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I'm a bit confused on whether, during slipping while still rotating, friction does work on the object. I know there are multiple questions on SE that address the rolling case, but this is very specific to work done by rolling while slipping.

While an object is rolling, its point of contact with the ground is still, so there is no distance traveled, and thus no work. But what if you have a case where a circular object is pushed, like a bowling ball, and it starts rotating. You have a frictional force acting on it to create the rolling case $v = r\omega$, but does friction do work on the object? And is that frictional force constant, resulting in just $W = F_{FR} \cdot d$, where $d$ is the distance traveled from being pushed to stopping the slipping?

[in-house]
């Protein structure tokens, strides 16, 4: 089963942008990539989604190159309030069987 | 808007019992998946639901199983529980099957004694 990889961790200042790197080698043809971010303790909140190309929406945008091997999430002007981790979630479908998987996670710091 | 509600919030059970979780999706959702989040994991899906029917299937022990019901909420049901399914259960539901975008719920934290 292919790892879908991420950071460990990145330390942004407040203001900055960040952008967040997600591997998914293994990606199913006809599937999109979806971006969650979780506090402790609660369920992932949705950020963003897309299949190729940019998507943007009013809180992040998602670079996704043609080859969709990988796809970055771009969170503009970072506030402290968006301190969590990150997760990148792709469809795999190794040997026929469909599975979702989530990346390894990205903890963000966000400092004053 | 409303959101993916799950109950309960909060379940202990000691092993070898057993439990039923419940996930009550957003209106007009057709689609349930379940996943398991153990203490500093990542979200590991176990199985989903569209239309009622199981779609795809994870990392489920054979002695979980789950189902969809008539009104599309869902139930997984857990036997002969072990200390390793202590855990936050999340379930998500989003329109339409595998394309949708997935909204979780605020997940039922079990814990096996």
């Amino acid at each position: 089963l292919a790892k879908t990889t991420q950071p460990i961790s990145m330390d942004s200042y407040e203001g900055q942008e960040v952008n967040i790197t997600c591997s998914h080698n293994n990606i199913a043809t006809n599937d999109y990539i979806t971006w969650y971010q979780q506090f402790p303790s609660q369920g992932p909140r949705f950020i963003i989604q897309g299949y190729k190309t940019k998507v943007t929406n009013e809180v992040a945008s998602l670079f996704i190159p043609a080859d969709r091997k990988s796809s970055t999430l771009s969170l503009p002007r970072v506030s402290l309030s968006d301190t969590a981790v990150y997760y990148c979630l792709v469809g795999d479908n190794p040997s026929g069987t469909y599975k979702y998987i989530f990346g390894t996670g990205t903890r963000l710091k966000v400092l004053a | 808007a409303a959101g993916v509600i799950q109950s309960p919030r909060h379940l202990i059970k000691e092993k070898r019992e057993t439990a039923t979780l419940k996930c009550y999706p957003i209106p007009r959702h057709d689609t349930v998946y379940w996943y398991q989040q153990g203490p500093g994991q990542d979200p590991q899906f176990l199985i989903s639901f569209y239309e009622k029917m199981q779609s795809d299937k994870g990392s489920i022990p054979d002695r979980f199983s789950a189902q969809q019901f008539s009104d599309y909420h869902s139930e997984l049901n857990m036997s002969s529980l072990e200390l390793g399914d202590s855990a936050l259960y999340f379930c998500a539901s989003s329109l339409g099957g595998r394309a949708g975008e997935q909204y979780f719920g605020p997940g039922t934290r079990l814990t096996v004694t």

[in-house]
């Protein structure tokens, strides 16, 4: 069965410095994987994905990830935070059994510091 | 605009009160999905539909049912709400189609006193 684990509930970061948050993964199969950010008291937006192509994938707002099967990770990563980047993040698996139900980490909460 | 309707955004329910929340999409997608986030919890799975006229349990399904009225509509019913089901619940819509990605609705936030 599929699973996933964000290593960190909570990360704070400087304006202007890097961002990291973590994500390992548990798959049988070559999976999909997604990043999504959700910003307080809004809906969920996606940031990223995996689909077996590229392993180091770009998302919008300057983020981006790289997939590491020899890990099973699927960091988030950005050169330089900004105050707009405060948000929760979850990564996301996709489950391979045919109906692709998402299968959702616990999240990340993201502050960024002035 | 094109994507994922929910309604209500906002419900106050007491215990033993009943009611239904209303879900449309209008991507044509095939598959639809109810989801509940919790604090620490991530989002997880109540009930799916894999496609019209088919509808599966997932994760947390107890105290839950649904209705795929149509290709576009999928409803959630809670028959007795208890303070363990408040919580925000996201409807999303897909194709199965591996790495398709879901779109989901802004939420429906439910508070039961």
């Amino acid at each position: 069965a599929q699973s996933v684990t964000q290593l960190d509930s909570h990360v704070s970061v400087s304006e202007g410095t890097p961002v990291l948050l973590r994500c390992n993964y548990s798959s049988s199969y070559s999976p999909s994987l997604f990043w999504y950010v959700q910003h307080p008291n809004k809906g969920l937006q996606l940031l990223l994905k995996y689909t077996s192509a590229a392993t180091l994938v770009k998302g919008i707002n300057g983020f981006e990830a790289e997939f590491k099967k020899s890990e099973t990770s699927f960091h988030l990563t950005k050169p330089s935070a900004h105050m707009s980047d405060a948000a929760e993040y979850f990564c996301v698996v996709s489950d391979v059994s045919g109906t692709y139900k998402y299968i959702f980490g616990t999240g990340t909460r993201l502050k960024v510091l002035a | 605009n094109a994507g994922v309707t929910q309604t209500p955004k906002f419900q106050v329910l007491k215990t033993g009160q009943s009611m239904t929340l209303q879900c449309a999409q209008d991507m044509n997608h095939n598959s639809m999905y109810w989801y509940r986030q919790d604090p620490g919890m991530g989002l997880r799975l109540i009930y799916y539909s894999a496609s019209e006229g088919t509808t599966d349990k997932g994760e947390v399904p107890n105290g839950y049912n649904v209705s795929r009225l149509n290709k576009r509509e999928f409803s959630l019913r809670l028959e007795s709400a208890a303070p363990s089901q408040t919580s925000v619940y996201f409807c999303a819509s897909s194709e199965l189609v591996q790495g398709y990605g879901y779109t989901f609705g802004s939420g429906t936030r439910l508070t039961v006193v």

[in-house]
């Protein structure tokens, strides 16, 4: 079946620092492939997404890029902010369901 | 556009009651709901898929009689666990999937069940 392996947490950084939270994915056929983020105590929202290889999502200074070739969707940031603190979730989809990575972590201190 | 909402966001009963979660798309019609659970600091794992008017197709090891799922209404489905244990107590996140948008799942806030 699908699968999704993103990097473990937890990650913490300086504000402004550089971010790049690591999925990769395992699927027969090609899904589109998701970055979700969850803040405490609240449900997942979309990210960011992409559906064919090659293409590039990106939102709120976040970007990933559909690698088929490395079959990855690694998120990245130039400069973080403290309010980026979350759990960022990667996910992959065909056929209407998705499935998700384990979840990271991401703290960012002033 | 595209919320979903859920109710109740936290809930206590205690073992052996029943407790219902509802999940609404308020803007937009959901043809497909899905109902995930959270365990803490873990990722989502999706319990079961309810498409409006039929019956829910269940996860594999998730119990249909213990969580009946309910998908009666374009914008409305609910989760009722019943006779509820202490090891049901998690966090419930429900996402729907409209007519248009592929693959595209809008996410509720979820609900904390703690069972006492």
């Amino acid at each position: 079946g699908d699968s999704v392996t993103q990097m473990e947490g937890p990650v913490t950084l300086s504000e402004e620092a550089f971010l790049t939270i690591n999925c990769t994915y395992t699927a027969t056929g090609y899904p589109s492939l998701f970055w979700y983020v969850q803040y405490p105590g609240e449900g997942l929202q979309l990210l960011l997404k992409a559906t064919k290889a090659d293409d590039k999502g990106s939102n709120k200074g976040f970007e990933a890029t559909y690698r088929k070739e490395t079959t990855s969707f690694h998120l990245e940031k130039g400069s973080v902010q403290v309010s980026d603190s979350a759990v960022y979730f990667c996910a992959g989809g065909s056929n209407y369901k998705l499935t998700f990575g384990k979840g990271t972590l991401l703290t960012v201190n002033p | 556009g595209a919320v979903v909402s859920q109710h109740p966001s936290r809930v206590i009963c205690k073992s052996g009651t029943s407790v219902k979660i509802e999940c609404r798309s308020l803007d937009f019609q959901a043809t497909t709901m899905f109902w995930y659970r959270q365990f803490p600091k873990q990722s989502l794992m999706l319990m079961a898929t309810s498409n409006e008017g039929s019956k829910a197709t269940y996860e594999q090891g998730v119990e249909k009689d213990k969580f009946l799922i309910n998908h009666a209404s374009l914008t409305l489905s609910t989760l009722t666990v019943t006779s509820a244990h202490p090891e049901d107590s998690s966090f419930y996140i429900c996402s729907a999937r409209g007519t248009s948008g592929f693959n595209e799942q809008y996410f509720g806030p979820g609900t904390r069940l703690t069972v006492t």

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Friction does not do the work (in a reference frame at rest with the floor), the work is done by the pushing force. The instantaneous center of rotation is the contact point on the floor. So the pushing force also provides the torque that makes the object rotate. This of course, happens in the system of reference at rest with the floor. If you look at things in an accelerated frame in which the center of the sphere is at rest, then to you is the friction that provides the work and the torque. Remember that the work made by a force depends on your frame of reference.

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